For 40 minutes I'm like how cool is to be a star-vulcanologist traveling around the world studying & admiring the beauty of the unpredictable molten lava symphony; and then, next hour and the rest of my life I will always be like how cool is to be the global trotter filmmaker? A life of strange creatures, ice diving, grizzly bears & volcanos <3 note to self: is john frum a spin off from lost?
This loose sequel to Herzog's Antarctica adventure is about just as good. Though the looseness of topic and structure might disappoint some, Herzog's broad look at the spectacle of volcanoes is beautiful and fascinating. The trip to North Korea is a highlight that feels like history in the making, and the discussion with the island cargo cults is pure Herzog without being condescending to its subjects.
only herzog could weave the anomaly of north korea into a doc about volcanos and make it work. his perspective is always a breath of fresh air compared to the linear narratives of most docs. he shows how interwoven everything whilst still making an acute observation. mind blowing footage of volcanos which literally make you shudder as you see the power and force beneath us..
Herzog is back! Thought provoking (is worshipping John Frum as silly as it seems?), depicting unusual personae (US archaeologist in Danakil, singing individual who decided he won't evacuate despite erupting volcano), going back to "Encounters..". But hey! This is primarily about volcanoes! Or is it?
***1/2. Once you've understood that Werner Herzog is not a scientist nor an ethnologist nor a filmmaker but simply a humanist and maybe the last one of his kind, you'll be ready to explore his filmography that's one of the most impressive of our time. Strongly recommended.
Well, this is all over the fucking place. Like aaaall over the place. And it is still worth because I've obviously never been let down by Herzog, but it stuns way more than it engages and that's the sign of a second tier Herzog filmography. It's not sloppy and it's not for a lack of effort, but goddamn, by the end of it I just wanted him to focus on one subject at a time and turn it into four or five different films.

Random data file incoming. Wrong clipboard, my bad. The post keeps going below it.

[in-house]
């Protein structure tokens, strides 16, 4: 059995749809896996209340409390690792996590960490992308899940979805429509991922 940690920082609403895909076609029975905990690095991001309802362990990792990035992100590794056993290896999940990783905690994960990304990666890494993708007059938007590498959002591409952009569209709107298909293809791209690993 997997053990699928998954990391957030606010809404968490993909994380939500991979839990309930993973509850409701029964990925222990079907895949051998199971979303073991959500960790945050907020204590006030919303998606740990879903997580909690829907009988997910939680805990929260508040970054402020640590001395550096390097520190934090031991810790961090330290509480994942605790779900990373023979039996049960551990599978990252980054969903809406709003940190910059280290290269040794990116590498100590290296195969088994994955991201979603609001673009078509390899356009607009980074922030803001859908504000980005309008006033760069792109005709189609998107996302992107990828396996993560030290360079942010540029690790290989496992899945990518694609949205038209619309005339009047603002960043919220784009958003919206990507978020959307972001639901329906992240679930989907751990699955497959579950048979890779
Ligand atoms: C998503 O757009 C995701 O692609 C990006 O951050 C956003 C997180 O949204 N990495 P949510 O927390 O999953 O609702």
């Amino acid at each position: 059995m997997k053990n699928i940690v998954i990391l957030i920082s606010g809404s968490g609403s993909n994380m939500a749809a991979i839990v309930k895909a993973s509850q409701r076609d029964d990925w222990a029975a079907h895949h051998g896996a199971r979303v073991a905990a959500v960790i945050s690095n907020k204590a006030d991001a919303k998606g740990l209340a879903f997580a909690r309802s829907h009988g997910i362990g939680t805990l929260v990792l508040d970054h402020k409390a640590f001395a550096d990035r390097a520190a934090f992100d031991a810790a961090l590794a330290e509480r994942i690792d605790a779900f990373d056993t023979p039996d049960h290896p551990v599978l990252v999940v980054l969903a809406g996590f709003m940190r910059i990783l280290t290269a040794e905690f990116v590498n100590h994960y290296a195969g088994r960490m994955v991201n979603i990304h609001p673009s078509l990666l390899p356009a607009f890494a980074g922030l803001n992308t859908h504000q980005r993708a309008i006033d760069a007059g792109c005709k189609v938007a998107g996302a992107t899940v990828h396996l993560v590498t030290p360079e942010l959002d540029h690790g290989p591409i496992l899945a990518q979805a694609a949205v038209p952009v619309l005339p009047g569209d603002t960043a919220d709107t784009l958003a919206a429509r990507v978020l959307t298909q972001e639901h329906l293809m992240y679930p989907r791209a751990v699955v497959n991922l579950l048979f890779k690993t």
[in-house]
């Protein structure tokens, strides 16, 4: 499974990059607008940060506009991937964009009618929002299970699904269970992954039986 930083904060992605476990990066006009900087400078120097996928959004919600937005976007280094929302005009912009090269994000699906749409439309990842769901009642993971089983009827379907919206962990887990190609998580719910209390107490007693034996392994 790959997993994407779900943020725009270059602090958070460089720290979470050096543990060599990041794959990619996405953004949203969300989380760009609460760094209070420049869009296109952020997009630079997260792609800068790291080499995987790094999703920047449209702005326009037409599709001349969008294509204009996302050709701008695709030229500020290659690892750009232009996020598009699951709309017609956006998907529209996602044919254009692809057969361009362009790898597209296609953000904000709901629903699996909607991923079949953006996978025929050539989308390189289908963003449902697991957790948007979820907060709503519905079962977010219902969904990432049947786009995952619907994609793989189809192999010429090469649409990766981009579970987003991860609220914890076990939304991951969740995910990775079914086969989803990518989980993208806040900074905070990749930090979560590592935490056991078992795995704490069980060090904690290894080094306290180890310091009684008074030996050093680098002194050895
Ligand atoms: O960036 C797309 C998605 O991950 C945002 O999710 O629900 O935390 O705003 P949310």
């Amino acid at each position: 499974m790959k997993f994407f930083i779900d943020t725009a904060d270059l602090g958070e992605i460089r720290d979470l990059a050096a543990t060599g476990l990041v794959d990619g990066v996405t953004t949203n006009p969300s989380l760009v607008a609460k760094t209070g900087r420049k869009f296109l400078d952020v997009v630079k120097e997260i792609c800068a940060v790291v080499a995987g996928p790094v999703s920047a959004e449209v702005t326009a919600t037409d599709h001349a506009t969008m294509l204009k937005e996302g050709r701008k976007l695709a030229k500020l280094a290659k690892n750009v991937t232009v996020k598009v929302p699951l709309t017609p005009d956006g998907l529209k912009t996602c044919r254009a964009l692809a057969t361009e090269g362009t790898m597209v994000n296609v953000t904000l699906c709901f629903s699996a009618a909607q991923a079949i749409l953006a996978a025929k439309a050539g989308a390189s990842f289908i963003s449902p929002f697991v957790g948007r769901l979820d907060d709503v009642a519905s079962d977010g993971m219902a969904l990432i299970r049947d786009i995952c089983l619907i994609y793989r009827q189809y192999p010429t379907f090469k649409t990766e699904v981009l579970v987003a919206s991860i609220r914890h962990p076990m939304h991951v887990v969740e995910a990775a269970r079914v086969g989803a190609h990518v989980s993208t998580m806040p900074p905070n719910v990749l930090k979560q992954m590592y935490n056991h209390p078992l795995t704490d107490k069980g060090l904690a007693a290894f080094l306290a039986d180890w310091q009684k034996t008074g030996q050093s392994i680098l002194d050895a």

Some breathtaking cinematography and archival footage that I haven't seen before. It's an interesting look into the modern human relationship with volcanoes, particularly modern mythology and religion. Herzog digresses a bit, so it occasionally loses focus, especially in the DPRK section (if you've already seen a doc on DPRK, you've heard nearly all of this), but it contains more than enough to enjoy.
Watched this to fall asleep to Herzog's narration and aesthetically pleasing visuals, but instead I was wide awake and interested on how he captured spiritual, mythological and scientific research behind these deadly volcanos. He's interested in the people who are so interested in it and this gives a humanistic quality to Nature documentaries.
Easy to forget how much a great guerrilla film maker like Herzog embraces or evolves with technology. He updates both a subject (volcanoes) and character (Oppenheimer) from previous films to sumptuous effect, now being able to inhabit the inferno with adequate awe. Not a successful integration of the science the superstition and the rogue state, but each individual component is Herzog at his best.
As soon as I saw the signature Herzog title font come up, I knew everything would be alright. His eye, wit and rhythm are completely intact, as well as his knack for assimilation, organic stylization and collaboration. His nature documents bring out the best in him. I only wish his features would rise to that same occasion again.
An extension to 'La Soufrière' rather than a definitive doc on volcanoes (complete with Herzog's daredevil filmmaking nous). The geographical context lends weight to the grandiose and haunting majesty of nature's wildest landmarks. It is a curiosity watch rather than one which challenges our notions of civilisation. For profound accounts of indigenous culture, see Fricke's 'Baraka' and 'Samsara'.